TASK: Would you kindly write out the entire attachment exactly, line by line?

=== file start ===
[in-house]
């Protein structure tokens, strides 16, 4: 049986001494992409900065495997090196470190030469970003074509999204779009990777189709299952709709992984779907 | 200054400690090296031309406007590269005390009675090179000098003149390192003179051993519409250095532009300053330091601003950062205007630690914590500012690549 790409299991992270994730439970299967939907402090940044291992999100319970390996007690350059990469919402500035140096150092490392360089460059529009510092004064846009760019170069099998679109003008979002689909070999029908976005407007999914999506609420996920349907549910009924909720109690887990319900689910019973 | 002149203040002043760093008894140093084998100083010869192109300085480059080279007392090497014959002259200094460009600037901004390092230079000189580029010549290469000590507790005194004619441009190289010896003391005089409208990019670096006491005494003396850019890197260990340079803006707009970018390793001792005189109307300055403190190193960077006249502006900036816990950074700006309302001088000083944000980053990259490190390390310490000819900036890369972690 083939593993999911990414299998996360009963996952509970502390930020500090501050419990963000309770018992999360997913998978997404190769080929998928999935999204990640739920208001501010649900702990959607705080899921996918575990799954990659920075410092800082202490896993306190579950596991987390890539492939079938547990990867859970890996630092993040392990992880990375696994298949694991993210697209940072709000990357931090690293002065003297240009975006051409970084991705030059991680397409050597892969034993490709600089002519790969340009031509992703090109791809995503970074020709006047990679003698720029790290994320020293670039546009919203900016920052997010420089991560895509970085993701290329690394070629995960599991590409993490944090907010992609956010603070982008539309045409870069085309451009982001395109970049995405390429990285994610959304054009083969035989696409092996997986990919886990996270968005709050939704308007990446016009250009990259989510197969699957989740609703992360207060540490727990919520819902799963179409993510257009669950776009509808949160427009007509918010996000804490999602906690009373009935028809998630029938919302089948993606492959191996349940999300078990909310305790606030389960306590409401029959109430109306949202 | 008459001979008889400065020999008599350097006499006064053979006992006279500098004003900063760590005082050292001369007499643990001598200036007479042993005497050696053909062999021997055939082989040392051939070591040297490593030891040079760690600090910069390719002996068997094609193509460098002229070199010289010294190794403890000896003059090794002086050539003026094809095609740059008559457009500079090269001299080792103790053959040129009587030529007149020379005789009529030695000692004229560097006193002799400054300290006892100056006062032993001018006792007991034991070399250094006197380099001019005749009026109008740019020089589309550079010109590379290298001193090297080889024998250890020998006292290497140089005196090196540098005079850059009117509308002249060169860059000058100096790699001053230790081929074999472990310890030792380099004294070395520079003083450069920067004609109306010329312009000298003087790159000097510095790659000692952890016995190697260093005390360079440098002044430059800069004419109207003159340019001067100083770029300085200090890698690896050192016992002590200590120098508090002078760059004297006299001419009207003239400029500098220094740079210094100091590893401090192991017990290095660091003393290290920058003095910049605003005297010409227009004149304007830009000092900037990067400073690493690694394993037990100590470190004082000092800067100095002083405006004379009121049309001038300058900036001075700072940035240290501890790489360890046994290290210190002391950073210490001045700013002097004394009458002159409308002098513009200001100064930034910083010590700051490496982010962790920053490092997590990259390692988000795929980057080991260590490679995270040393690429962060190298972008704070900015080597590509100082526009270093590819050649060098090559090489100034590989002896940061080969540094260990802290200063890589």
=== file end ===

[in-house]
């Protein structure tokens, strides 16, 4: 049986001494992409900065495997090196470190030469970003074509999204779009990777189709299952709709992984779907 | 200054400690090296031309406007590269005390009675090179000098003149390192003179051993519409250095532009300053330091601003950062205007630690914590500012690549 790409299991992270994730439970299967939907402090940044291992999100319970390996007690350059990469919402500035140096150092490392360089460059529009510092004064846009760019170069099998679109003008979002689909070999029908976005407007999914999506609420996920349907549910009924909720109690887990319900689910019973 | 002149203040002043760093008894140093084998100083010869192109300085480059080279007392090497014959002259200094460009600037901004390092230079000189580029010549290469000590507790005194004619441009190289010896003391005089409208990019670096006491005494003396850019890197260990340079803006707009970018390793001792005189109307300055403190190193960077006249502006900036816990950074700006309302001088000083944000980053990259490190390390310490000819900036890369972690 083939593993999911990414299998996360009963996952509970502390930020500090501050419990963000309770018992999360997913998978997404190769080929998928999935999204990640739920208001501010649900702990959607705080899921996918575990799954990659920075410092800082202490896993306190579950596991987390890539492939079938547990990867859970890996630092993040392990992880990375696994298949694991993210697209940072709000990357931090690293002065003297240009975006051409970084991705030059991680397409050597892969034993490709600089002519790969340009031509992703090109791809995503970074020709006047990679003698720029790290994320020293670039546009919203900016920052997010420089991560895509970085993701290329690394070629995960599991590409993490944090907010992609956010603070982008539309045409870069085309451009982001395109970049995405390429990285994610959304054009083969035989696409092996997986990919886990996270968005709050939704308007990446016009250009990259989510197969699957989740609703992360207060540490727990919520819902799963179409993510257009669950776009509808949160427009007509918010996000804490999602906690009373009935028809998630029938919302089948993606492959191996349940999300078990909310305790606030389960306590409401029959109430109306949202 | 008459001979008889400065020999008599350097006499006064053979006992006279500098004003900063760590005082050292001369007499643990001598200036007479042993005497050696053909062999021997055939082989040392051939070591040297490593030891040079760690600090910069390719002996068997094609193509460098002229070199010289010294190794403890000896003059090794002086050539003026094809095609740059008559457009500079090269001299080792103790053959040129009587030529007149020379005789009529030695000692004229560097006193002799400054300290006892100056006062032993001018006792007991034991070399250094006197380099001019005749009026109008740019020089589309550079010109590379290298001193090297080889024998250890020998006292290497140089005196090196540098005079850059009117509308002249060169860059000058100096790699001053230790081929074999472990310890030792380099004294070395520079003083450069920067004609109306010329312009000298003087790159000097510095790659000692952890016995190697260093005390360079440098002044430059800069004419109207003159340019001067100083770029300085200090890698690896050192016992002590200590120098508090002078760059004297006299001419009207003239400029500098220094740079210094100091590893401090192991017990290095660091003393290290920058003095910049605003005297010409227009004149304007830009000092900037990067400073690493690694394993037990100590470190004082000092800067100095002083405006004379009121049309001038300058900036001075700072940035240290501890790489360890046994290290210190002391950073210490001045700013002097004394009458002159409308002098513009200001100064930034910083010590700051490496982010962790920053490092997590990259390692988000795929980057080991260590490679995270040393690429962060190298972008704070900015080597590509100082526009270093590819050649060098090559090489100034590989002896940061080969540094260990802290200063890589």